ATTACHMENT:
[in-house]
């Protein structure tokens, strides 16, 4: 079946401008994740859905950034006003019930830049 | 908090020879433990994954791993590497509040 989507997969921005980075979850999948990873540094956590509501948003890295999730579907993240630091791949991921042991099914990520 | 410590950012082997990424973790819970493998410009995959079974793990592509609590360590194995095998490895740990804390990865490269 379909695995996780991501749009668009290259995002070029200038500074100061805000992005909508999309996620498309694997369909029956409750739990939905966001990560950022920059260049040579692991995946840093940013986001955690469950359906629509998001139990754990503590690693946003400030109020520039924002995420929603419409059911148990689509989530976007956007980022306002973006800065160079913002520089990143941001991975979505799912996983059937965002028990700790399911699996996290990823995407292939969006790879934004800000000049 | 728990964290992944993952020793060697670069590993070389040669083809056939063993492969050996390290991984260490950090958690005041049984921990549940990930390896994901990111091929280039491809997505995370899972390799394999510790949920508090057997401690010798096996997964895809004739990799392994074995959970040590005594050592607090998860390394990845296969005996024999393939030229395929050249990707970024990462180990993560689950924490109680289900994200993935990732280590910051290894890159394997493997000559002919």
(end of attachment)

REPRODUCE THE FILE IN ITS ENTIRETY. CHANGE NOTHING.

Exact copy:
[in-house]
């Protein structure tokens, strides 16, 4: 079946401008994740859905950034006003019930830049 | 908090020879433990994954791993590497509040 989507997969921005980075979850999948990873540094956590509501948003890295999730579907993240630091791949991921042991099914990520 | 410590950012082997990424973790819970493998410009995959079974793990592509609590360590194995095998490895740990804390990865490269 379909695995996780991501749009668009290259995002070029200038500074100061805000992005909508999309996620498309694997369909029956409750739990939905966001990560950022920059260049040579692991995946840093940013986001955690469950359906629509998001139990754990503590690693946003400030109020520039924002995420929603419409059911148990689509989530976007956007980022306002973006800065160079913002520089990143941001991975979505799912996983059937965002028990700790399911699996996290990823995407292939969006790879934004800000000049 | 728990964290992944993952020793060697670069590993070389040669083809056939063993492969050996390290991984260490950090958690005041049984921990549940990930390896994901990111091929280039491809997505995370899972390799394999510790949920508090057997401690010798096996997964895809004739990799392994074995959970040590005594050592607090998860390394990845296969005996024999393939030229395929050249990707970024990462180990993560689950924490109680289900994200993935990732280590910051290894890159394997493997000559002919």